Radical Orthodoxy and the Reformed Tradition

Sometimes, I wonder just what new books I should note here at BookNotes. Some of my readers, I think, are pretty postmodern and interested in emergent church stuff; others clearly less so. Some are political and social activists; some look to us for resources on the inner journey of contemplative spirituality. Some may want to know that I am listening to the new Denison Witmer CD, Are You A Dreamer. (Don Peris from Lancaster—you may recall the wonderful work he and his wife, Karen do–produced it. Sufjan Stevens plays on alot of it, along with some other cool neo-folksters.) Check out his artsty stuff at Dennison’s website, here.
So, what to feature? Something lots of people might enjoy, or, this time, maybe something that will stretch us a bit?
Forgive me if this shoots a bit afar from what many of you may find helpful. But I am so eager to be the first to tell sombody about this, that I have to cite it tonight. It is book which makes a connection between an obscure tradition and an even more obscure one. Nobody said this would be easy.
Radical Orthodoxy and the Reformed Tradition: Creation, Covenant and Participation is a dense collection of wide-ranging essays edited by Calvin College postmodern prof–say it like RoboCop, PomoProf–James K. A. Smith, and his mentor, psychotherapist and Christian philospher, emeritus at Toronto’s Institute for Christian Studies, James Olthuis. It is published by Baker Academic, which should finally lay to rest any dumb stereotypes about evangelical publishing houses, Christian publishing from Grand Rapids or Calvinism’s conservativism; this once again illustrates the sea change (for better or worse, mostly better, I’d say) at places like Baker and Eerdmans, as they continue to be ecumenical and engaged with the most scholarly and cutting edge theological notions of the day. It makes some of the more typically liberal presses look silly and weak and the pop emergent kids look like they are playing games with candles and film clips. (To the emergent’s credit, they published an excellent, brief review of Smith’s first book on radical orthodox, Introducing Radical Orthodoxy: Mapping a Post-Secular Theology (Baker Academic; $21.99) with a view to how it might help these new churches at the always-interesting theooze.com. Read it here.)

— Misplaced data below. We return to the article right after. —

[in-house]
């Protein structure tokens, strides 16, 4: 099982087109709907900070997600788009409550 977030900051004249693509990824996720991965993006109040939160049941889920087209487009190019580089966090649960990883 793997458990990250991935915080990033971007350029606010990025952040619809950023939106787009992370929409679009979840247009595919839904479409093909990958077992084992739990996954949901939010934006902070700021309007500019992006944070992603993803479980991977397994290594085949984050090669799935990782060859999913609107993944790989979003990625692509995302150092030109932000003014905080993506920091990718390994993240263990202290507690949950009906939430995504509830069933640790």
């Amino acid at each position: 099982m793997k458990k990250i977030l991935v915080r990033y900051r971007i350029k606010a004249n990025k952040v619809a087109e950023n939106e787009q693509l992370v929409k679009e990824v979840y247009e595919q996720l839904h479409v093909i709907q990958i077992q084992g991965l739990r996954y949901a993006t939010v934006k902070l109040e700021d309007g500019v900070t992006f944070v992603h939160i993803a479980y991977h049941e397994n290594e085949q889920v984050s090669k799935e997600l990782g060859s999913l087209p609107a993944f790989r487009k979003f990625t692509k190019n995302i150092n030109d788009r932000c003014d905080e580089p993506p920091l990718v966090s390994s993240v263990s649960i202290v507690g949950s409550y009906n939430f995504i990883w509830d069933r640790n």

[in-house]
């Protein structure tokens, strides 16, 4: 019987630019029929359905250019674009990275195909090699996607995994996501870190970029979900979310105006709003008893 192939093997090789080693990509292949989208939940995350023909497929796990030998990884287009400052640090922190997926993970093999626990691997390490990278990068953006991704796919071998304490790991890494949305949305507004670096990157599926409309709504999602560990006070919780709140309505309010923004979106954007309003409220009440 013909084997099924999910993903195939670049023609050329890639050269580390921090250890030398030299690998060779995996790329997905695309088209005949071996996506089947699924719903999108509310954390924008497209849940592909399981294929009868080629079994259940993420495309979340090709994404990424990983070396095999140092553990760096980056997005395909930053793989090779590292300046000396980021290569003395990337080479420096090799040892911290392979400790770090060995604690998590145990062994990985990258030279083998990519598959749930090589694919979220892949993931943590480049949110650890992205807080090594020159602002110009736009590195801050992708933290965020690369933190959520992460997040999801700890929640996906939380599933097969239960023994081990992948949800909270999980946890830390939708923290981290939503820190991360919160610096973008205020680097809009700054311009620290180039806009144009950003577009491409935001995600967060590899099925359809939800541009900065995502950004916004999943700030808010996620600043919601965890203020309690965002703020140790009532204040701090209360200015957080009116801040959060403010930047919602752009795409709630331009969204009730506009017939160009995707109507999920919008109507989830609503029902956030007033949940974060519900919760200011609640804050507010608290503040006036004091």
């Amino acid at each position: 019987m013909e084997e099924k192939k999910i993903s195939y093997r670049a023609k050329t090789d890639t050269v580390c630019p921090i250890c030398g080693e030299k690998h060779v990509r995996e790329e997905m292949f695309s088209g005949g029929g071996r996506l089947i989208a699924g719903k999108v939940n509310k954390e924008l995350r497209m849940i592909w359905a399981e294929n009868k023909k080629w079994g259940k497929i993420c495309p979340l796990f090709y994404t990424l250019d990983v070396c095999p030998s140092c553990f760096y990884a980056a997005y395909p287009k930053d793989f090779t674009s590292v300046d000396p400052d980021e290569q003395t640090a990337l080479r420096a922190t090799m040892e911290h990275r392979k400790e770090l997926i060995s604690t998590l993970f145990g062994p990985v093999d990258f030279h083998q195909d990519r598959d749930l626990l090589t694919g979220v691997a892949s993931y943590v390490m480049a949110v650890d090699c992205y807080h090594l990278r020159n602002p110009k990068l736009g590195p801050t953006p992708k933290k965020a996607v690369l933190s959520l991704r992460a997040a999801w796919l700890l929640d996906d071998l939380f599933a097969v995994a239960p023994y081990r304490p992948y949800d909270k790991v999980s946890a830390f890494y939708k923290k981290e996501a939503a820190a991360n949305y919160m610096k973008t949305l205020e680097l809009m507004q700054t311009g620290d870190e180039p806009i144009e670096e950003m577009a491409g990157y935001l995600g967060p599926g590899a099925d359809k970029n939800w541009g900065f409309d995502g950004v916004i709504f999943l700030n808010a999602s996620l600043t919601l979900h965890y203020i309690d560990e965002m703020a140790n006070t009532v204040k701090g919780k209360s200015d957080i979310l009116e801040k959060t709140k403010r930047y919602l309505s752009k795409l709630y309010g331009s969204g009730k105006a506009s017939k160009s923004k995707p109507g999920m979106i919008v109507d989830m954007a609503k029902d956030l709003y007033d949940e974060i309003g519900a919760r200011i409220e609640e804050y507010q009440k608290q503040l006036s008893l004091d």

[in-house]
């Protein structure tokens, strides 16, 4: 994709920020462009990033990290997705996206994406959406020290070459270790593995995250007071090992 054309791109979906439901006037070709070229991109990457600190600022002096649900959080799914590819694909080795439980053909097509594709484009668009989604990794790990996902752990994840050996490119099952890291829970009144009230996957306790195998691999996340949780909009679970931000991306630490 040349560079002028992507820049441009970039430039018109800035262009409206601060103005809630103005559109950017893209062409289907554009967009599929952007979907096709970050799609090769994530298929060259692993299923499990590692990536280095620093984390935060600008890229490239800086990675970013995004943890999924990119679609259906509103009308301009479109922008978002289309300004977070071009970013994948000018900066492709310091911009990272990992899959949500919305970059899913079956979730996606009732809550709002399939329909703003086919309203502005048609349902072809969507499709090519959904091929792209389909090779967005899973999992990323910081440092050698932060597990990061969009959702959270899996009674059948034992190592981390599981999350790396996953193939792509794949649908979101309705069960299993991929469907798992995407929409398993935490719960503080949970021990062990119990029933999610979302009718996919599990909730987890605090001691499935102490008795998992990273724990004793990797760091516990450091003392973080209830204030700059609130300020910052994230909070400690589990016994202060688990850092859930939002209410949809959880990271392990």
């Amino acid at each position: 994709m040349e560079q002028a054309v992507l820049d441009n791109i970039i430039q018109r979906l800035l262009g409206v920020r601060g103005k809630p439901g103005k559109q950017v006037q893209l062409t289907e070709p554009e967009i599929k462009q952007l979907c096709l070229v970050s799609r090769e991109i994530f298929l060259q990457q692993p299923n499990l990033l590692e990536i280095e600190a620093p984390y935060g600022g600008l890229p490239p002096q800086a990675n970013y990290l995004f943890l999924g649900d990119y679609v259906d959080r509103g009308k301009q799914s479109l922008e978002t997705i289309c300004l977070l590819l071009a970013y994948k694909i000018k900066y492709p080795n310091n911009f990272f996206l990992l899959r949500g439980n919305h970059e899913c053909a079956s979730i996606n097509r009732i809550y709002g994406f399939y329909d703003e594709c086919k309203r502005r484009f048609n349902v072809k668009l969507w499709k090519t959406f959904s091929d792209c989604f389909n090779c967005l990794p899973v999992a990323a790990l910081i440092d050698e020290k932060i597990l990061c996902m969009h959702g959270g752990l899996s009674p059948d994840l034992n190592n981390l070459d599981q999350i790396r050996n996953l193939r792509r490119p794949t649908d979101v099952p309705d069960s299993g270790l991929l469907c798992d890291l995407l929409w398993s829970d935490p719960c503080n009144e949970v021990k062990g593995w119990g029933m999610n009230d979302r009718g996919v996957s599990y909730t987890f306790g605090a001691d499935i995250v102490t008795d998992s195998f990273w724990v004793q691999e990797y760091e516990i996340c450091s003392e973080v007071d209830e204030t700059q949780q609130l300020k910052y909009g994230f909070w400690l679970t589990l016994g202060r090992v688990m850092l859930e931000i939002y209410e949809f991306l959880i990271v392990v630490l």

Okay, I admit this is a pretty obscure and if what I just wrote doesn’t make much sense, don’t fret. But for those who do have stereotypes about evangelical publishers, you are not alone—a young student friend of mine two days ago, working on a major senior thesis at a fine liberal arts college, was told by his professor not to feature books put out on evangelical publishing houses, as if (a) all evangelical houses publish the same kinds of stuff and (b) that said evangelical publishing houses are shallow and right wing and (b) religious and academic freedom isn’t really valued in his department. But I digress.
“Radical Orthodoxy” is an important, if cryptic movement that is beyond me to explain easily. (Ha–I say easily implying that I could explain it if I had the leisure of long sentences and plenty of time. Don’t fall for it.) RO has something to do with how the liberal tradition within Christianity has petered out (they cite Nietzche a lot, but, you know, “you don’t need a weatherman to know which way the wind blows”, it seems to me) never really having the intellectual and theological substance to last. But, rather than counter the bankruptcy of theological (and classic) liberalism, et al, with conservative evangelicalism or old school orthodoxy, this largely Anglo-Catholic theological movement invites a reappropriation, a rather postmodern reappropriation of St. Augustine and –gasp!–St. Thomas Aquinas. They write deep, deep books about Christian practices, embedding deep gospel insights into ordinary lifestyles, thinking hard about how secularized modernity and its mono-culture effects living and thinking, and how church proclamation should lead to renewed engagement and uniquely Christian ways of living that leads to radical deconstruction of the idols of our time. Their book series include work on the nature of cities, linguistics, writing, gender stuff and other down-to-Earth research, done up in neo-Aristotlian ways*. (Please recall what I implied above; I really don’t quite know what I’m saying here as I try to give an impression of the novelty and creative fidelity of this important movement. For better guides, go to the links I gave above to James Smith’s homepage and the review in theooze.com or, for a more substantial reflection, read R. Reno’s piece in First Things.)